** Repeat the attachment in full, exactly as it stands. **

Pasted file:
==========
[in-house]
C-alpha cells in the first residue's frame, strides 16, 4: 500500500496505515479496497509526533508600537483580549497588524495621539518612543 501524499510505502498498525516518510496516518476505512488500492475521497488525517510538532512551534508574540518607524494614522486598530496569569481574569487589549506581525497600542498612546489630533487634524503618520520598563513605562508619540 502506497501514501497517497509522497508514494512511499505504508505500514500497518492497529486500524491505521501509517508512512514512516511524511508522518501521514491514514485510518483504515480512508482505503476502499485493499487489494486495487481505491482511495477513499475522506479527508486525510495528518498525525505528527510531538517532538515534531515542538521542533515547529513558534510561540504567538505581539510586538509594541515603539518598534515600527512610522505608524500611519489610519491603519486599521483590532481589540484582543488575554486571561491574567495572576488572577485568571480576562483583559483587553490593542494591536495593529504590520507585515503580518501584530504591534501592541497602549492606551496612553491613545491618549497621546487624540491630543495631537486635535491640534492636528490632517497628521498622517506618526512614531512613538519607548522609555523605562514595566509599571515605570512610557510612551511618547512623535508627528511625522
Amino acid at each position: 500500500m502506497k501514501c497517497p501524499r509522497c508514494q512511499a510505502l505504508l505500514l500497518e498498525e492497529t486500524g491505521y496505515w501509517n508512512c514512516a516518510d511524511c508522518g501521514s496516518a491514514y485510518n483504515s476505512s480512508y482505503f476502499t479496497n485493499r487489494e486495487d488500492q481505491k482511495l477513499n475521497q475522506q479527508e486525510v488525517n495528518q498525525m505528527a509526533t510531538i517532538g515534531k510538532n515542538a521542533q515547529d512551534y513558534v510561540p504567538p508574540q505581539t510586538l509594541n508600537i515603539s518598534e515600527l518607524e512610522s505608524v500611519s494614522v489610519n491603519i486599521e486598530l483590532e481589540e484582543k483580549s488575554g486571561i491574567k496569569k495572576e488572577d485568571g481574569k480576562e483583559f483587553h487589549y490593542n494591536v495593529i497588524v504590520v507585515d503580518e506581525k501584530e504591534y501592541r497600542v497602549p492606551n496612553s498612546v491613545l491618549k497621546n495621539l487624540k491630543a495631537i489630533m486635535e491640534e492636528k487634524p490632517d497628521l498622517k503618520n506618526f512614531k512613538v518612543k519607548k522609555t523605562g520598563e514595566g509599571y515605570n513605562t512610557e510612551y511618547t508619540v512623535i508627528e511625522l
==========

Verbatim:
[in-house]
C-alpha cells in the first residue's frame, strides 16, 4: 500500500496505515479496497509526533508600537483580549497588524495621539518612543 501524499510505502498498525516518510496516518476505512488500492475521497488525517510538532512551534508574540518607524494614522486598530496569569481574569487589549506581525497600542498612546489630533487634524503618520520598563513605562508619540 502506497501514501497517497509522497508514494512511499505504508505500514500497518492497529486500524491505521501509517508512512514512516511524511508522518501521514491514514485510518483504515480512508482505503476502499485493499487489494486495487481505491482511495477513499475522506479527508486525510495528518498525525505528527510531538517532538515534531515542538521542533515547529513558534510561540504567538505581539510586538509594541515603539518598534515600527512610522505608524500611519489610519491603519486599521483590532481589540484582543488575554486571561491574567495572576488572577485568571480576562483583559483587553490593542494591536495593529504590520507585515503580518501584530504591534501592541497602549492606551496612553491613545491618549497621546487624540491630543495631537486635535491640534492636528490632517497628521498622517506618526512614531512613538519607548522609555523605562514595566509599571515605570512610557510612551511618547512623535508627528511625522
Amino acid at each position: 500500500m502506497k501514501c497517497p501524499r509522497c508514494q512511499a510505502l505504508l505500514l500497518e498498525e492497529t486500524g491505521y496505515w501509517n508512512c514512516a516518510d511524511c508522518g501521514s496516518a491514514y485510518n483504515s476505512s480512508y482505503f476502499t479496497n485493499r487489494e486495487d488500492q481505491k482511495l477513499n475521497q475522506q479527508e486525510v488525517n495528518q498525525m505528527a509526533t510531538i517532538g515534531k510538532n515542538a521542533q515547529d512551534y513558534v510561540p504567538p508574540q505581539t510586538l509594541n508600537i515603539s518598534e515600527l518607524e512610522s505608524v500611519s494614522v489610519n491603519i486599521e486598530l483590532e481589540e484582543k483580549s488575554g486571561i491574567k496569569k495572576e488572577d485568571g481574569k480576562e483583559f483587553h487589549y490593542n494591536v495593529i497588524v504590520v507585515d503580518e506581525k501584530e504591534y501592541r497600542v497602549p492606551n496612553s498612546v491613545l491618549k497621546n495621539l487624540k491630543a495631537i489630533m486635535e491640534e492636528k487634524p490632517d497628521l498622517k503618520n506618526f512614531k512613538v518612543k519607548k522609555t523605562g520598563e514595566g509599571y515605570n513605562t512610557e510612551y511618547t508619540v512623535i508627528e511625522l